Illinois farmland leases continue to evolve

Over time, more Illinois farmland is being cash rented rather than share rented. Cash rental arrangements adjust more slowly to changes in farmland returns than share rental agreements. As more farmland is cash rented, a farm’s financial position will become more closely tied to the level of cash rents relative to farmland returns. That situation could concern farmers when cash rents are set based on returns at a given time, knowing farmland returns could decline in the future.

Owners of farmland have several standard arrangements for working with a farmer:

Fixed Cash Rent: A fixed cash rental arrangement involves a fixed payment from the farmer tenant to the landowner. A cash rent agreement is relatively straightforward, with a significant difficulty setting the rent level during periods when expected returns to farming are changing and highly uncertain.

Likely due to their relative simplicity for both the landowner and farmer tenant, cash rental arrangements are the most used lease type, with the USDA estimating that cash rental arrangements are used on 72 percent of the non-owner operated farmland in the Midwest.

Share Rent: A share rental arrangement involves sharing revenue and direct costs. The most common split in northern and central Illinois is 50% to the farmer and 50% to the landowner, or a 50%-50% agreement. Share rent arrangements are more varied in southern Illinois, with two-thirds (farmer) — one-third (landowner), 60% (farmer) — 40% (landowner), and 50% (farmer) — 50% (landowner) being used.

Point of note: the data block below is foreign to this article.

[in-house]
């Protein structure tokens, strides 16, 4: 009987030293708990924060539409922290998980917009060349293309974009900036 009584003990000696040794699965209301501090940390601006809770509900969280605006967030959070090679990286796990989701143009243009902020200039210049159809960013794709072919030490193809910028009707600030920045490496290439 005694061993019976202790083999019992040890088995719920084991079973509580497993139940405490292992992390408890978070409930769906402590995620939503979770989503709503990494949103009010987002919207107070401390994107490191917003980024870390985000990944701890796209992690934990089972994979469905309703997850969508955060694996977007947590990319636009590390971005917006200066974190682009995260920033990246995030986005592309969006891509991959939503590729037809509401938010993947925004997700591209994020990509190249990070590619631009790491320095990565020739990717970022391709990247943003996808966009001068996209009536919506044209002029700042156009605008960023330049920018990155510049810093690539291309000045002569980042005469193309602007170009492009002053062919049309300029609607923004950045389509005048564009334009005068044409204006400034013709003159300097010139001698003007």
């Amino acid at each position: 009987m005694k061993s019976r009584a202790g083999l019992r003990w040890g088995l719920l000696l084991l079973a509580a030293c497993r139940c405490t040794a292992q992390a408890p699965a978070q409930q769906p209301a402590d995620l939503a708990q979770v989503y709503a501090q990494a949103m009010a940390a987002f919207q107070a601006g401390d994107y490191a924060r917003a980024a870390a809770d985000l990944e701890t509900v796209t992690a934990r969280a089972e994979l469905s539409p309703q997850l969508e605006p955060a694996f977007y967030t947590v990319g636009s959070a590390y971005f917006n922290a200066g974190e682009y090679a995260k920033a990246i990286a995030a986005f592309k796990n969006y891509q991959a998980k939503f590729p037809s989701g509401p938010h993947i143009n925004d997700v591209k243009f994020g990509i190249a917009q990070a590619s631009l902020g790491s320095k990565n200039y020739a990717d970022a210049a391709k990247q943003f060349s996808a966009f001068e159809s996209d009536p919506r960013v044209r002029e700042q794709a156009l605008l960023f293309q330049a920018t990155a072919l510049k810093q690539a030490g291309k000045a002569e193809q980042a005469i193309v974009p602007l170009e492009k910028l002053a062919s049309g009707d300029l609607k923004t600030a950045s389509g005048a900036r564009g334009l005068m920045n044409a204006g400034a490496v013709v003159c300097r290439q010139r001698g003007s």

The USDA estimates that share rental arrangements are used on about 18% of the farmland in the Midwest.

Custom Farming: In a custom farming arrangement, landowners pay farmers for performing field operations, receiving all production revenue, and paying all direct costs. Landowners could pay farmers per field operation performed or pay a set fee for all field operations, including harvest.

In Iowa, the current rate for performing all field operations is $127 per acre for corn and $115 per acre for soybeans. Overall, relatively few acres are controlled by custom farming.

By far, share and cash rents are the two most used leasing arrangements, representing extremes in risk-sharing during a production year. Share rents automatically adjust up or down with farmland returns. As a result, returns to the landowner are highly correlated with farmland returns.

Cash rents are set before the cropping year begins. Often, negotiations lag returns in both situations: when returns are increasing and when decreasing. This lag is likely due to inertia in changing returns and difficulty in anticipating returns for the coming year.

Flexible Cash Rental Arrangements: To partially overcome the difficulty in setting cash rents and remedying the lagged nature of cash rents, flexible cash rents have arisen. A flexible cash rental arrangement modifies a cash rental arrangement by having the final rent payment vary in some way based on economic conditions for the crop year.